Weekly Brief June 30th
World Uyghur Congress, 30 June 2017
World Uyghur Congress Attends UNPO’s 13th General Assembly in Edinburgh
World Uyghur Congress General Secretary, Dolkun Isa, and former WUC President, Erkin Alptekin, represented the WUC at the 13th General Assembly of the Unrepresented Nations and People’s Organization in Edinburgh, Scotland. The General Assembly lasted from June 26th – June 28th and provided a critical platform for dialogue between UNPO members. Representatives of unrepresented groups from all over the world had the opportunity to discuss the common struggles they face and how to collectively advocate for self-determination and respect for human rights.
During the meeting, a resolution was reviewed and adopted on East Turkestan specifying the concerns of the WUC and addressing our role as a Member Organization of the UNPO going forward. In addition, WUC General Secretary, Dolkun Isa, was elected as the new Vice-President to serve a three-year term.
The Plight of Uyghur Refugees Returned to China
The father of a Uyghur refugee who vanished in police custody and has been missing for 3 years after being deported back to China is now urgently appealing for any information about her whereabouts or well-being.
Radio Free Asia reported she had been attempting to flee China to join her family in exile, but was arrested by Vietnamese police while trying to cross the border into Vietnam. Her family had kept quiet for fear of reprisals, but have decided to break their silence and appeal to the international community for information after receiving no word about her health or location in 3 years.
Sadly, this is just one of many cases of Uyghur refugees who were forcibly returned to China against their wishes. Since 1997, 317 Uyghurs have been illegally and forcibly returned against their will from 15 different countries including Kyrgyzstan, Kazakhstan, Tajikistan, Uzbekistan, Afghanistan, Pakistan, Nepal, Thailand, Vietnam, Malaysia, Laos, Myanmar, Cambodia, Germany and Sweden. Many of them face imprisonment, torture and even execution on their return and their families are often given no information about their whereabouts or wellbeing.
To document these cases and make them known to the world, the World Uyghur Congress has just released a freshly updated report on Uyghur refugees and asylum seekers detailing their pained journeys fleeing China. It is important to remember the hundreds of Uyghur refugees who have disappeared, are imprisoned or have been executed merely for fleeing repression and seeking a better life.
35th Round of the EU-China Human Rights Dialogue Concludes
The 35th round of the EU-China Dialogue was held from 22-23 June 2017. In a press statement, the European External Action service stated that it raised a number of human rights issues including restrictions on the freedom of expression in China, systemic issues in the criminal justice system, including cases of arbitrary detention and allegations of torture, the freedom of religion and belief, the rights of persons belonging to minorities, especially in Tibet and East Turkestan, and the freedom of peaceful assembly and association, including the implementation of China’s Foreign NGO Activity Management Law. The case of Ilham Tohti was also raised in the talks.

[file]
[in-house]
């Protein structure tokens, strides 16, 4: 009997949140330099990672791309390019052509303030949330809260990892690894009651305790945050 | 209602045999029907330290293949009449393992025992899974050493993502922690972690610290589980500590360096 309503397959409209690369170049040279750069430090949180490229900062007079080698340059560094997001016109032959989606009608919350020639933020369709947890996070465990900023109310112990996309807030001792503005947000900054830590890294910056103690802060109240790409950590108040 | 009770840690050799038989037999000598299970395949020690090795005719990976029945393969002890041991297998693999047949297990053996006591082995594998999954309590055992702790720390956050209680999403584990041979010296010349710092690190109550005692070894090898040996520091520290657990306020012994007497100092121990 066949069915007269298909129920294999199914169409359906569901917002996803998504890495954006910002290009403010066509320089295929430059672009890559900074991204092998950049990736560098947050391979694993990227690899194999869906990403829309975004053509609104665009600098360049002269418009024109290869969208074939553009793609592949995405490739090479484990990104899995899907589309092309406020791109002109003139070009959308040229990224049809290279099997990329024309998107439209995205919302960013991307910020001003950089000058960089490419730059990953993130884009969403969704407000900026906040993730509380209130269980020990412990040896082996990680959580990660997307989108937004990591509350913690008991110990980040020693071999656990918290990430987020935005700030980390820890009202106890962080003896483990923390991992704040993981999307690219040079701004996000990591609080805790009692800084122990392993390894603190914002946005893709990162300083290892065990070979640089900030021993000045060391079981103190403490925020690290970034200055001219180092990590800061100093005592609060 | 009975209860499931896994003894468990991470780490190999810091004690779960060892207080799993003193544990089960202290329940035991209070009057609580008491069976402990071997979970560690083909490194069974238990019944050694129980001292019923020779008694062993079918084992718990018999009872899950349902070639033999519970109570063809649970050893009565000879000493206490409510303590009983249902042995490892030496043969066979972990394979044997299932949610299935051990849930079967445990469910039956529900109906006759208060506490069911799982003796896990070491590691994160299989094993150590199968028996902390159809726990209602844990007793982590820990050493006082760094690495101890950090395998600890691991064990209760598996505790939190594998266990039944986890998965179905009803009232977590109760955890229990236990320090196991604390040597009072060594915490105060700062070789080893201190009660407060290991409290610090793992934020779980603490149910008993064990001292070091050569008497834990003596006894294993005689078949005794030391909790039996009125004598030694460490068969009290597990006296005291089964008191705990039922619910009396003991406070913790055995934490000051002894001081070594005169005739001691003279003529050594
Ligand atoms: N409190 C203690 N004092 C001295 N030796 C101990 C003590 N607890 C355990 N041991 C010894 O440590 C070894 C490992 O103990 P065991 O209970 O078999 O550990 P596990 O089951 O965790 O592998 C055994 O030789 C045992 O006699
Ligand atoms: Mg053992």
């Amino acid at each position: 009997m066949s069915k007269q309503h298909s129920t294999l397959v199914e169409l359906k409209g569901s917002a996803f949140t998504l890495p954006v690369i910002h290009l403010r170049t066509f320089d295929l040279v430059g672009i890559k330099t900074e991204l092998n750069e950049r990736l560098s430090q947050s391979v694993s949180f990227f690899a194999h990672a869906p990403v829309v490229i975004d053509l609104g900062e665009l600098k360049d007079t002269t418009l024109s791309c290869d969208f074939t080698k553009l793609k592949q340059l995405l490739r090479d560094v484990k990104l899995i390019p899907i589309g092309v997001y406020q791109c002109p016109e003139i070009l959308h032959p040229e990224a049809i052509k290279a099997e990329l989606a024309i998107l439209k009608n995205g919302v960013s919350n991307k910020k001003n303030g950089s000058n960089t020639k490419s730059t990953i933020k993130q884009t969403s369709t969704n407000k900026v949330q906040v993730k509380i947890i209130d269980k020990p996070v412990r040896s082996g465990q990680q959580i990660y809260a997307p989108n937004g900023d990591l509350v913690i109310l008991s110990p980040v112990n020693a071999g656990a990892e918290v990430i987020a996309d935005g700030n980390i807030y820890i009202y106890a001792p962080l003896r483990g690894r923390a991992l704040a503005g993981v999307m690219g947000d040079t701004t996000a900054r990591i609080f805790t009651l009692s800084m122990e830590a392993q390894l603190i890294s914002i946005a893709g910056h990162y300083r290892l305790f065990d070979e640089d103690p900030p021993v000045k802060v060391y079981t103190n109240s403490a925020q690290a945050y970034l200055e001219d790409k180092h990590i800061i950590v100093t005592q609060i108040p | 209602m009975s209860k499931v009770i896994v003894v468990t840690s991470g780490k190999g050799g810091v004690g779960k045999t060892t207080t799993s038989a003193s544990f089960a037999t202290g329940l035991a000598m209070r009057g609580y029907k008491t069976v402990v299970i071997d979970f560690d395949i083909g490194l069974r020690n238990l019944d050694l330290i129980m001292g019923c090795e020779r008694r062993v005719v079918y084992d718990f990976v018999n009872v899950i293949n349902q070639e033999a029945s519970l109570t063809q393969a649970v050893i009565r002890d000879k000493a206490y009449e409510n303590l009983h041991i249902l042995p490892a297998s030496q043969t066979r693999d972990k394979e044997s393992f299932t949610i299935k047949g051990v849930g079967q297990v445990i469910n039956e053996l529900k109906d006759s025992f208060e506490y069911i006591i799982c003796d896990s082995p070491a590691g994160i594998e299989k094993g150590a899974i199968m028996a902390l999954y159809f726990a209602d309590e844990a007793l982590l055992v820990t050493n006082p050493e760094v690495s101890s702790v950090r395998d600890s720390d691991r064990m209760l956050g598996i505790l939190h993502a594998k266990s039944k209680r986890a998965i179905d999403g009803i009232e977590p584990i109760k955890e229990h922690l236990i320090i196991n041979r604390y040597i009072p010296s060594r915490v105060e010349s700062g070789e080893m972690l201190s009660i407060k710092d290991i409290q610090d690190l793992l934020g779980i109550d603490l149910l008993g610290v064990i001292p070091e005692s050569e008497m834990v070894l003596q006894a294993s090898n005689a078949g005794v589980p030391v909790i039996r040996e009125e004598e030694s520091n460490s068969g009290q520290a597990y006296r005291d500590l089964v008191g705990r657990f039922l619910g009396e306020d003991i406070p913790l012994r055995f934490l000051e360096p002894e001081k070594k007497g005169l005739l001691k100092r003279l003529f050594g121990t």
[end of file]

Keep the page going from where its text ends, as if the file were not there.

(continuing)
While the World Uyghur Congress recognizes it is very important that the EEAS raises these issues directly to the Chinese government, we echo calls from civil society and the European Parliament to reform the dialogue. As human rights issues raised by European officials are routinely ignored by their Chinese counterparts, the dialogue must be strengthened to be more focused and result-orientated. Otherwise, China will continue to only pay lip service to respecting human rights internationally, while depriving its citizens of their basic rights domestically.
Chinese Authorities Take Further Steps Towards Total Digital Surveillance
On 27 June 2017, a notice from the Chinese police was issued to residents of Urumqi’s Baoshan district in East Turkestan demanding that they had over their personal ID cards, cell phones, external drives, portable hard drives, notebook computers, media storage cards and other digital devices to local authorities for registration and inspection, reported Radio Free Asia.
In a clear effort to control and monitor the Uyghur population under the guise of fighting terrorism, the notice specified that residents would face punishment if they did not comply by 1 August 2017, clearly violating their right to privacy.
Now the Uyghur population finds themselves under constant surveillance, with their every move tracked. These recent measures add to those already in place, where Uyghurs are forced to hand over their smart phones for inspection at police checkpoints and are forced to have compulsory GPS trackers and microchip license plates installed on their vehicles, enabling police to pinpoint the position of vehicles at all times.